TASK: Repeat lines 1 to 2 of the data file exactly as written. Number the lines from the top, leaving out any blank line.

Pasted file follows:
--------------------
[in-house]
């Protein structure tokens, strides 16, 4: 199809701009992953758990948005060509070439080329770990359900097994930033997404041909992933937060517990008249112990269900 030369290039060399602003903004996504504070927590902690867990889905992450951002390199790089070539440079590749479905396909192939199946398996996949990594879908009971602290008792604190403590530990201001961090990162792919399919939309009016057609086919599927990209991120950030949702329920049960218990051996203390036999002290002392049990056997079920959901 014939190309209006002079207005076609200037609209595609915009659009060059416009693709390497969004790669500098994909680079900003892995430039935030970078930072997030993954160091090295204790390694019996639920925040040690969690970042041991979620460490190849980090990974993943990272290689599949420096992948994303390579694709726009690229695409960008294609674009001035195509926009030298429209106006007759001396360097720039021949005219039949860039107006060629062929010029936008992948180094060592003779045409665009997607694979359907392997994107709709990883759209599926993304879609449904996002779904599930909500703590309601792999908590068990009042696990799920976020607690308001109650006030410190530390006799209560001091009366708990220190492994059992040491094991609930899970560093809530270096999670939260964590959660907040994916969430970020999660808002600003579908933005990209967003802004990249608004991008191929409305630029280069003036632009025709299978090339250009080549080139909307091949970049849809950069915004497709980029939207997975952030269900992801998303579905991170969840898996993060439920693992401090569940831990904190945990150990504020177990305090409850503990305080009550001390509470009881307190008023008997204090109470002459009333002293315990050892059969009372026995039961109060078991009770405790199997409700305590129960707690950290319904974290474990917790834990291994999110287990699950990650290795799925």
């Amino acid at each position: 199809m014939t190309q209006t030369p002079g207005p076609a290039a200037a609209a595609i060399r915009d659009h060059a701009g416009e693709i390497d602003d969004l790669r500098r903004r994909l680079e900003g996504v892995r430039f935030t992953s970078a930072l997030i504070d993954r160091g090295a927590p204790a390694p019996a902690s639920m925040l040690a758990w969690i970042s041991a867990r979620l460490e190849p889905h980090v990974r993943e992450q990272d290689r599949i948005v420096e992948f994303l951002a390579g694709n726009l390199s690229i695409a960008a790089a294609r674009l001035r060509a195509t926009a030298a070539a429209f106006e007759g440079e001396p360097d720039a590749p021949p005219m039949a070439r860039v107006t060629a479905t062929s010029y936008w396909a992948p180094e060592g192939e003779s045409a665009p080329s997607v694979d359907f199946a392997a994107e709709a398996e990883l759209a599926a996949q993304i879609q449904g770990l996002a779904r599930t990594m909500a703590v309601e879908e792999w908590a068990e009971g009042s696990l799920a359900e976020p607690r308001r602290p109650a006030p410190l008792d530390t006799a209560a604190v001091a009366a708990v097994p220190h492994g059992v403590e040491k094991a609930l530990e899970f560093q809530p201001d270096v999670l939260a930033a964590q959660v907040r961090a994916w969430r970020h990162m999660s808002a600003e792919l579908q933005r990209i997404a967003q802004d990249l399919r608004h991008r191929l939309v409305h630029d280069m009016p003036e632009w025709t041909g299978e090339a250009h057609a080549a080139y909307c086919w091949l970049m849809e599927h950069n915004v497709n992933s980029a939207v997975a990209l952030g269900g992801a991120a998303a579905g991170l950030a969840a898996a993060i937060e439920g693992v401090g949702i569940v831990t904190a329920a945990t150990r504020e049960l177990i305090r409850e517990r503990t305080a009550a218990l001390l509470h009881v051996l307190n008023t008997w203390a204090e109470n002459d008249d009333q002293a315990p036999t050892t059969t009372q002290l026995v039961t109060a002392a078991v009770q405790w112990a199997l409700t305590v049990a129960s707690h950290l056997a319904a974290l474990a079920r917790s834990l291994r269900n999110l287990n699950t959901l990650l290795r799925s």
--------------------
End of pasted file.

[in-house]
């Protein structure tokens, strides 16, 4: 199809701009992953758990948005060509070439080329770990359900097994930033997404041909992933937060517990008249112990269900 030369290039060399602003903004996504504070927590902690867990889905992450951002390199790089070539440079590749479905396909192939199946398996996949990594879908009971602290008792604190403590530990201001961090990162792919399919939309009016057609086919599927990209991120950030949702329920049960218990051996203390036999002290002392049990056997079920959901 014939190309209006002079207005076609200037609209595609915009659009060059416009693709390497969004790669500098994909680079900003892995430039935030970078930072997030993954160091090295204790390694019996639920925040040690969690970042041991979620460490190849980090990974993943990272290689599949420096992948994303390579694709726009690229695409960008294609674009001035195509926009030298429209106006007759001396360097720039021949005219039949860039107006060629062929010029936008992948180094060592003779045409665009997607694979359907392997994107709709990883759209599926993304879609449904996002779904599930909500703590309601792999908590068990009042696990799920976020607690308001109650006030410190530390006799209560001091009366708990220190492994059992040491094991609930899970560093809530270096999670939260964590959660907040994916969430970020999660808002600003579908933005990209967003802004990249608004991008191929409305630029280069003036632009025709299978090339250009080549080139909307091949970049849809950069915004497709980029939207997975952030269900992801998303579905991170969840898996993060439920693992401090569940831990904190945990150990504020177990305090409850503990305080009550001390509470009881307190008023008997204090109470002459009333002293315990050892059969009372026995039961109060078991009770405790199997409700305590129960707690950290319904974290474990917790834990291994999110287990699950990650290795799925």